Save Coney Island, a group dedicated to the revitalization of Coney Island as an amusement destination, has released a new rendering (see attached) envisioning the Bank of Coney Island as a new, Bowery-Ballroom-style event and music space named “The Banker’s Ballroom.”
The Bank of Coney Island was built by the Coney Island Chamber of Commerce in the early 1920s, and its neo-classical architectural style was meant to demonstrate the solidity of Coney Island’s business community in the amusement district. Since 1990, the Bank has not been in regular use, and its current owner, Thor Equities, has announced plans to demolish the structure. Thor obtained a demolition permit on August 12.
Save Coney Island produced the new rendering to show the value of an alternative approach — the restoration and reactivation of the structure with an exciting new use.
“The Bank of Coney Island could be restored and re-purposed as a Bowery-Ballroom-style event space,” said Save Coney Island spokesman Juan Rivero. “This would not only preserve one of Coney’s most attractive and historic structures, but also give new life to the amusement area and contribute to its revitalization.”
While Thor Equities has to date not expressed interest in revitalizing the structure, Save Coney Island hopes that another entity might purchase the site from Thor and adaptively reuse the Bank of Coney Island building.
“New York has a track record of saving wonderful structures from the chopping block at the eleventh hour,” said Simeon Bankoff, executive director of the Historic Districts Council. “Grand Central, the High Line, even Coney Island’s own Parachute Jump and Cyclone were all once threatened with demolition, but were ultimately restored and have become New York City icons. The Bank of Coney Island could be the next.”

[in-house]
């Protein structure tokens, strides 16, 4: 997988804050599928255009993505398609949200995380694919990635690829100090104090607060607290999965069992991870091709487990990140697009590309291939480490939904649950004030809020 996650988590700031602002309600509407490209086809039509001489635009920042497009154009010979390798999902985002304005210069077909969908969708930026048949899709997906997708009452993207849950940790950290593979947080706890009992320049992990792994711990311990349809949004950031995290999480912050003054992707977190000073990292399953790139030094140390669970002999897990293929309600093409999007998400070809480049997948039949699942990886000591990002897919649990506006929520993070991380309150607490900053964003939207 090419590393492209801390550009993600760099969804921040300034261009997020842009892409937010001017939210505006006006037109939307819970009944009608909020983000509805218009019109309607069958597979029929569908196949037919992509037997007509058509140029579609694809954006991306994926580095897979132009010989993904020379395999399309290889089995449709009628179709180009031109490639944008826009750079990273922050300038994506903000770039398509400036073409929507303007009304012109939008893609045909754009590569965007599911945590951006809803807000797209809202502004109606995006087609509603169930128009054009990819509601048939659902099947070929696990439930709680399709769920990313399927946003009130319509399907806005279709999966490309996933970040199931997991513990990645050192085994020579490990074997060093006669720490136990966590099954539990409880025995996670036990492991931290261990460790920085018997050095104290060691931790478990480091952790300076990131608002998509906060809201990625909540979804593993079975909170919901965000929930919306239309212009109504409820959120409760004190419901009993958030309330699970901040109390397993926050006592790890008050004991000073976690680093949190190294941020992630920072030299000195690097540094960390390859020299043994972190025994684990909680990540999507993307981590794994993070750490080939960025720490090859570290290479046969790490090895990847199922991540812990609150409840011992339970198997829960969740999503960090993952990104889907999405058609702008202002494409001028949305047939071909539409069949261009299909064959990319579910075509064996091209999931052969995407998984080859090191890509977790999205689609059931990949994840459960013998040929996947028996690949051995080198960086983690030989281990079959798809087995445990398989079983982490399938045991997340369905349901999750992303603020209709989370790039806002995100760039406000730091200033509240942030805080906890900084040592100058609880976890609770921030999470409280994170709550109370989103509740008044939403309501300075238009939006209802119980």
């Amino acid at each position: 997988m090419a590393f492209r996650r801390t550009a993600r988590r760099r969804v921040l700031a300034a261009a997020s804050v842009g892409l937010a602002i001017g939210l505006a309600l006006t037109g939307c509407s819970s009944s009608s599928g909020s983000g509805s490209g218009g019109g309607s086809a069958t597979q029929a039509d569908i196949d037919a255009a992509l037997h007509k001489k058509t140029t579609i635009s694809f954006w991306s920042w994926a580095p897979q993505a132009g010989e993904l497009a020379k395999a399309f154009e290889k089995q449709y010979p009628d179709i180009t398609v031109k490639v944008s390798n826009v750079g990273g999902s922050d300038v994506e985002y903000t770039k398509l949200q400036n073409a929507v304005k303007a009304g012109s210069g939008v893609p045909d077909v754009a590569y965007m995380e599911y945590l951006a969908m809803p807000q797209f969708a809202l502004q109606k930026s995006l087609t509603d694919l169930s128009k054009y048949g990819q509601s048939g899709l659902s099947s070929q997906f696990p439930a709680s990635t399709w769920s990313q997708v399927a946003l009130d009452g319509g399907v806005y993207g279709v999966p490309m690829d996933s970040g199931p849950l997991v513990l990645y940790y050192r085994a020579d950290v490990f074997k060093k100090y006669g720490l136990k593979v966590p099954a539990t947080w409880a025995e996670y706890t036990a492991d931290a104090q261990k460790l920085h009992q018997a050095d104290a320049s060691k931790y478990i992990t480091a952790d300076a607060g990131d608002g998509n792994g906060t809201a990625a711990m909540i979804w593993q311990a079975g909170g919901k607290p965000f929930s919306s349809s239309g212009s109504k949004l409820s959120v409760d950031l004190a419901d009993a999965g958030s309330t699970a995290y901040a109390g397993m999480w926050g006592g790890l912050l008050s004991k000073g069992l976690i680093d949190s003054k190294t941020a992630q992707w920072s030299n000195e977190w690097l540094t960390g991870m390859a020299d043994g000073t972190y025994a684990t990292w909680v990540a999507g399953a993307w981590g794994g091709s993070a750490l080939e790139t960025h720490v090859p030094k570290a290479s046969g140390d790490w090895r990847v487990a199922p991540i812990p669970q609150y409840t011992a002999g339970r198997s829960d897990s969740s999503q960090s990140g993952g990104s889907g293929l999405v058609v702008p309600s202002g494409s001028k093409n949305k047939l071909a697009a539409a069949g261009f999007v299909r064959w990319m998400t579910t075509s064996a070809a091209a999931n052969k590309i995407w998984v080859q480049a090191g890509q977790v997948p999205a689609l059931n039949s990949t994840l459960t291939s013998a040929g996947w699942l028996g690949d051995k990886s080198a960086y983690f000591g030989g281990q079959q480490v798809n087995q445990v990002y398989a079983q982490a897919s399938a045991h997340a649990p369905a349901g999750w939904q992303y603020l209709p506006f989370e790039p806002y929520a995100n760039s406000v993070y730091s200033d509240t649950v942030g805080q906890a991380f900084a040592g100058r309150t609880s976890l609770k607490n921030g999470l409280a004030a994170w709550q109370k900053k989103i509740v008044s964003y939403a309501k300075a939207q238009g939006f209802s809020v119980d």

Save Coney Island commissioned a team of volunteer architects to develop a preservation-oriented design strategy for the building. The team drew inspiration from the Bowery Ballroom and from the Brooklyn Academy of Music in developing their rendering of a potential future for the Bank.
Earlier this summer, the design team produced renderings showing Henderson’s Music Hall — where Harpo Marx made his stage debut — re-purposed as a mixed-use event and restaurant space, and the Grashorn Building – the oldest surviving building in the amusement area — as a Coney Island Museum of Amusements. These structures are also threatened by Thor with demolition.
“We appreciate that the renovation of these structures could be challenging,” said Rivero. “But if the will exists among New Yorkers to save Coney Island’s heritage, we’re confident that a creative way to save and reuse these historic buildings can be found.”
The buildings and their future will be discussed at a panel discussion on September 30 hosted and co-sponsored by CUNY and moderated by Pulitzer prize-winning historian Mike Wallace. For more information on the CUNY Panel discussion, visit http://cunyconeypanel-auto.eventbrite.com/